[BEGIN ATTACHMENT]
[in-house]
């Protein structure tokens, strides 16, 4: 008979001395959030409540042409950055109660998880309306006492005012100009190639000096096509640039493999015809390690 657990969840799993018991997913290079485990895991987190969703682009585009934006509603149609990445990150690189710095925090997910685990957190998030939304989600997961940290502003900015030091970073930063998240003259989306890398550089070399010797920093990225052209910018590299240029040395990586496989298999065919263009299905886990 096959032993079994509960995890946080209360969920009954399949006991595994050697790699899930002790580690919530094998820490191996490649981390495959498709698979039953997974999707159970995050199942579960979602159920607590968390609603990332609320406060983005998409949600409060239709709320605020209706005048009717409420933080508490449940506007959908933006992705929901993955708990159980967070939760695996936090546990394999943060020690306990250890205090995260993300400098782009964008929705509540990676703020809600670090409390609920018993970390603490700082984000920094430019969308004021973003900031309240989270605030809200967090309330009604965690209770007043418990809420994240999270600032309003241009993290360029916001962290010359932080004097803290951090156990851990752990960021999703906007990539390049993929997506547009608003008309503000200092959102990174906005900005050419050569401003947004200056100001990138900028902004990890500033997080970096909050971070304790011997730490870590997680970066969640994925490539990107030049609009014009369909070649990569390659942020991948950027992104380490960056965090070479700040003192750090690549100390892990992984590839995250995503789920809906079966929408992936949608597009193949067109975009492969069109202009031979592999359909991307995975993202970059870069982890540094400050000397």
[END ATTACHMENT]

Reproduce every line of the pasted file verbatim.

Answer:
[in-house]
């Protein structure tokens, strides 16, 4: 008979001395959030409540042409950055109660998880309306006492005012100009190639000096096509640039493999015809390690 657990969840799993018991997913290079485990895991987190969703682009585009934006509603149609990445990150690189710095925090997910685990957190998030939304989600997961940290502003900015030091970073930063998240003259989306890398550089070399010797920093990225052209910018590299240029040395990586496989298999065919263009299905886990 096959032993079994509960995890946080209360969920009954399949006991595994050697790699899930002790580690919530094998820490191996490649981390495959498709698979039953997974999707159970995050199942579960979602159920607590968390609603990332609320406060983005998409949600409060239709709320605020209706005048009717409420933080508490449940506007959908933006992705929901993955708990159980967070939760695996936090546990394999943060020690306990250890205090995260993300400098782009964008929705509540990676703020809600670090409390609920018993970390603490700082984000920094430019969308004021973003900031309240989270605030809200967090309330009604965690209770007043418990809420994240999270600032309003241009993290360029916001962290010359932080004097803290951090156990851990752990960021999703906007990539390049993929997506547009608003008309503000200092959102990174906005900005050419050569401003947004200056100001990138900028902004990890500033997080970096909050971070304790011997730490870590997680970066969640994925490539990107030049609009014009369909070649990569390659942020991948950027992104380490960056965090070479700040003192750090690549100390892990992984590839995250995503789920809906079966929408992936949608597009193949067109975009492969069109202009031979592999359909991307995975993202970059870069982890540094400050000397």